Please, make sure your voice is heard over the industry lobbyists in Salt Lake City.

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  • December 9th, 2014

    From E&E News (subscription required):

    LAS VEGAS — Debate over whether and how Utah should take over federal public lands is a “waste of time” and hinders constructive dialogue between Utah and land management agencies, said Interior Secretary Sally Jewell.

    Jewell spoke to Greenwire on the sidelines of the Western Governors’ Association winter meeting here last Saturday…

    Her comments came less than a week after a study by Utah universities found that the state “likely” could afford to take over and steward roughly 31 million acres of Bureau of Land Management and Forest Service lands within its borders, and could make a profit under certain energy revenue assumptions (Greenwire, Dec. 2).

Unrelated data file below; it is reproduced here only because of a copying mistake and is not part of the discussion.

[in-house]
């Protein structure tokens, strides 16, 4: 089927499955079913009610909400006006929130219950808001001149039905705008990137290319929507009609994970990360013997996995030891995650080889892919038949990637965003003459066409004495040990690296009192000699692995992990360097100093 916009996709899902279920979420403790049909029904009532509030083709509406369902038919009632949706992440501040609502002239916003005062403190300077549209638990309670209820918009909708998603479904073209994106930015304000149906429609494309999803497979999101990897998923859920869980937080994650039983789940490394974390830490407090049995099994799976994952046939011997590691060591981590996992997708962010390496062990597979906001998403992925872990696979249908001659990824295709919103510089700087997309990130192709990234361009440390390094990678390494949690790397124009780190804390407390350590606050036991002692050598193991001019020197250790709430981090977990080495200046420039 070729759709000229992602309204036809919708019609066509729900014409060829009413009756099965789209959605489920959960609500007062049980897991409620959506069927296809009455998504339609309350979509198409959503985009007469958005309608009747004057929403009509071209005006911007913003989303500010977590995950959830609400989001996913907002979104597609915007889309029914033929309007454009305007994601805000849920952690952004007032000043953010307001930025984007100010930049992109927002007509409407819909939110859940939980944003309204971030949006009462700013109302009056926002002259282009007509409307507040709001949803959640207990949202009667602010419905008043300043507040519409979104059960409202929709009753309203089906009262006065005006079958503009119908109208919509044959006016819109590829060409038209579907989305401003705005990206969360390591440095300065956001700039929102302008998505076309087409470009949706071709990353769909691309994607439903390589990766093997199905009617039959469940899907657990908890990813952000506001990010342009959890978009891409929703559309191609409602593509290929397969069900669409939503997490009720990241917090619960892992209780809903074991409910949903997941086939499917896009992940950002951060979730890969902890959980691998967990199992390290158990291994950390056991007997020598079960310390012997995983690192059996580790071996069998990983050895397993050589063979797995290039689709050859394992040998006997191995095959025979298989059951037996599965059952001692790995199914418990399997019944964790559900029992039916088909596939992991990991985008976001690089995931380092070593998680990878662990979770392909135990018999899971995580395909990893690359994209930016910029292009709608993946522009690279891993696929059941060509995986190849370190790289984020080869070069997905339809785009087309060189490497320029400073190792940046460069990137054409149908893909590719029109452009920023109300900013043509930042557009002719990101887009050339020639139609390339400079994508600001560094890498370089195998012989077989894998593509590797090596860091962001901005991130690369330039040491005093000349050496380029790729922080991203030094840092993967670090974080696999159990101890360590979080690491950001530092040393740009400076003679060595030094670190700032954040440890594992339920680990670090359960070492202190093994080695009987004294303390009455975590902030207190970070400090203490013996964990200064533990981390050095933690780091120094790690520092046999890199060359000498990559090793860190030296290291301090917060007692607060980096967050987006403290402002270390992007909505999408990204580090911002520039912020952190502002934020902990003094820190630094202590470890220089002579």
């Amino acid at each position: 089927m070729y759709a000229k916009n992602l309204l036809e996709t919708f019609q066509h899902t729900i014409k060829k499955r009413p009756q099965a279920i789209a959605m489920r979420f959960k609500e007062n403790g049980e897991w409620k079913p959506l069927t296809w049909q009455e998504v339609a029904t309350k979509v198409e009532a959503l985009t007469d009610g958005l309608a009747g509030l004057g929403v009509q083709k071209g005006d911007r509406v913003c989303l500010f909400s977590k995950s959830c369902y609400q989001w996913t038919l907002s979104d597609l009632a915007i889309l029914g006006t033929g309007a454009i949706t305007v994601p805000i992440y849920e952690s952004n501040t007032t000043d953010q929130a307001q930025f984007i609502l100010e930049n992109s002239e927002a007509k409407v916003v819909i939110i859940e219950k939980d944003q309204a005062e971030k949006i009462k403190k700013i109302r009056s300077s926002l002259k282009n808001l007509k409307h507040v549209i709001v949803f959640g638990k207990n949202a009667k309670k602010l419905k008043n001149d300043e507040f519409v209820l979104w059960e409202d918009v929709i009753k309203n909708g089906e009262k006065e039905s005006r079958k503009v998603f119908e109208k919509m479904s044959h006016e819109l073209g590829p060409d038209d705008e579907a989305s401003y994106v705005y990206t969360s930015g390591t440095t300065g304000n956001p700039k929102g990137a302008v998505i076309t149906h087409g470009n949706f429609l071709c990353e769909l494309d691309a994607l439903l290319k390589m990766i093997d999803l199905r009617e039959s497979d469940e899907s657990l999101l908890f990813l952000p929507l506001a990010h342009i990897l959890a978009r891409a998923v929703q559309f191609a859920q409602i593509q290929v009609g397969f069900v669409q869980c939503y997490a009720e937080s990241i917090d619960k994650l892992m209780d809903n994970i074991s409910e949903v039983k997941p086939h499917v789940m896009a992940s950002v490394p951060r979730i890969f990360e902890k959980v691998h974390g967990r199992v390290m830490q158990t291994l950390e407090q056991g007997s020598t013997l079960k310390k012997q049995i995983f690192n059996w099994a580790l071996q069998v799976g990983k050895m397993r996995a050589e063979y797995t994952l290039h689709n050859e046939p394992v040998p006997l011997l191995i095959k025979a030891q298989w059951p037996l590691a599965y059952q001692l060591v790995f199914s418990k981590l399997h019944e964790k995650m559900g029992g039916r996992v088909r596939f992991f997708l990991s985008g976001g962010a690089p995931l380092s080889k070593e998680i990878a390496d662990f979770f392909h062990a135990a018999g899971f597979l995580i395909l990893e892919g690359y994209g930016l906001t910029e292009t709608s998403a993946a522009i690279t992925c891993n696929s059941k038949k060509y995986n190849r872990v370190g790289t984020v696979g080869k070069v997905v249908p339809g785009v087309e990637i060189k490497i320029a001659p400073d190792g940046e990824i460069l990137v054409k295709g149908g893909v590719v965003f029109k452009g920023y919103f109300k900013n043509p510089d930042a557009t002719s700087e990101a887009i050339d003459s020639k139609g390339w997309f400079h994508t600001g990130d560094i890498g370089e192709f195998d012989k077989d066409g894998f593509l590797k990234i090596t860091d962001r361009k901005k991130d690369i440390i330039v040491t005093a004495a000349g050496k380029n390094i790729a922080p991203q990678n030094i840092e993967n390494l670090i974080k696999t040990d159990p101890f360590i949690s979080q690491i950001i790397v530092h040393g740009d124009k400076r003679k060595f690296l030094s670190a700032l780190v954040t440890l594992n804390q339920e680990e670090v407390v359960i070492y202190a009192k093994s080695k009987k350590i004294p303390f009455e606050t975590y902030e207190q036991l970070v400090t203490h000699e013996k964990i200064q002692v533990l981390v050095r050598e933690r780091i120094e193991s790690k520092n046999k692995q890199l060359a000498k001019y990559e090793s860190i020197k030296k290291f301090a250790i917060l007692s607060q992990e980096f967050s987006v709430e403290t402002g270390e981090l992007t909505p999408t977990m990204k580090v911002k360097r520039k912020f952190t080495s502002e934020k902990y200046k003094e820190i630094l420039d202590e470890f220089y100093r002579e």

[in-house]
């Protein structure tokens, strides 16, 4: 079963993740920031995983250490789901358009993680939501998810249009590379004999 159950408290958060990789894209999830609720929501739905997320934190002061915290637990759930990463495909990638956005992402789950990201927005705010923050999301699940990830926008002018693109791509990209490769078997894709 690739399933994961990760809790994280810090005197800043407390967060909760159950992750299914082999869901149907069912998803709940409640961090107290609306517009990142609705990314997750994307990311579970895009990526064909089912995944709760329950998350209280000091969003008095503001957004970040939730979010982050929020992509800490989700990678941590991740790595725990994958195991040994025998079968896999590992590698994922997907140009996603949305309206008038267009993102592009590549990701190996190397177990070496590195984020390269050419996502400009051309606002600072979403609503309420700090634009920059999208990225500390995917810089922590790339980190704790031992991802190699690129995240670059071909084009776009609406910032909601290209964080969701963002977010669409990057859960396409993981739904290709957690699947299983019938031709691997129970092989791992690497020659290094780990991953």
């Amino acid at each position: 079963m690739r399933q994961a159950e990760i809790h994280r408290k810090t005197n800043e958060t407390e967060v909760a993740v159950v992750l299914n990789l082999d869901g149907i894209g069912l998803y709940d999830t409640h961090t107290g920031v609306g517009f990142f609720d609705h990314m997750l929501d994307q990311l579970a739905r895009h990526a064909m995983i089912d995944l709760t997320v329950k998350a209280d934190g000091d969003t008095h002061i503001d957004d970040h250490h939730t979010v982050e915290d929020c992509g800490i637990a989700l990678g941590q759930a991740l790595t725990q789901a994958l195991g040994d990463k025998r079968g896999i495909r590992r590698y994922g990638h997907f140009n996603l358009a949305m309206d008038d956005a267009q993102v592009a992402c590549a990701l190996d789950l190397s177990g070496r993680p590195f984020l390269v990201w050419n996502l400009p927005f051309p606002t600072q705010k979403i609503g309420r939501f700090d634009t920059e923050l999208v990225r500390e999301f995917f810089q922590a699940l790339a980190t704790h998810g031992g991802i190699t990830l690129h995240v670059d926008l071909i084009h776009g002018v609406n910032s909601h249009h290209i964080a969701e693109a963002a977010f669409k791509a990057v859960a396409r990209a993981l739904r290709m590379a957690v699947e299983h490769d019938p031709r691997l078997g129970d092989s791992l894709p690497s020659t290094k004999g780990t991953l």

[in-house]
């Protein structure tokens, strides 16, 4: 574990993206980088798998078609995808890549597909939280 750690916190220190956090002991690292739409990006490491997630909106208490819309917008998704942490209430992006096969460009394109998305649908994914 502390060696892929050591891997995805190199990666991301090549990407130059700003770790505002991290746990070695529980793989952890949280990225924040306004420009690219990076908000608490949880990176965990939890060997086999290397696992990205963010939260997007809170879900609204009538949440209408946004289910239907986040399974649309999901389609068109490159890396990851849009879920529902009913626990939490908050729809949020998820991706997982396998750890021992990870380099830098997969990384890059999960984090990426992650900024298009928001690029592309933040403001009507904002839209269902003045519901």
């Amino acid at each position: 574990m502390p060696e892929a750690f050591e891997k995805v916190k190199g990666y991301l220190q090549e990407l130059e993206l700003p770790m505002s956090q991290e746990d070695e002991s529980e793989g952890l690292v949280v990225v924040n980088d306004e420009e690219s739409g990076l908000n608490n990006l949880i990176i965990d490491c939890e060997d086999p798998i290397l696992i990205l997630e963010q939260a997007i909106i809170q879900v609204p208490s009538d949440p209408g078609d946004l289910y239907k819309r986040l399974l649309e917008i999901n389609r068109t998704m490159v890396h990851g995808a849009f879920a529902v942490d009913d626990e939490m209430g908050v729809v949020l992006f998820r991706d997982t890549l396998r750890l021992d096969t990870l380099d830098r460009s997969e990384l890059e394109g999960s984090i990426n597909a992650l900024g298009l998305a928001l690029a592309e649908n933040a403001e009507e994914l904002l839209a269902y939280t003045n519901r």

It’s important to note that the state can only “afford” to manage the lands in 2 out of 10 scenarios, in which oil prices remain consistently high.

    Utah’s takeover bid is a legal long shot and likely unconstitutional, legal scholars argue.

    But the economic study galvanized both supporters and opponents of the takeover plan.

    Jewell said the debate is irrelevant and counterproductive.

    “A relevant discussion is, ‘How can we work collectively with the states on the thoughtful management of public lands?’” she said. “I think it is a waste of time and resources to say we want to have a state takeover of public lands.”

    Jewell said states enjoy great benefits from federal lands in their states, such as mineral royalties, recreation, hunting and fishing, and quality of life. Land management is also paid for by the U.S. taxpayer.

    We agree.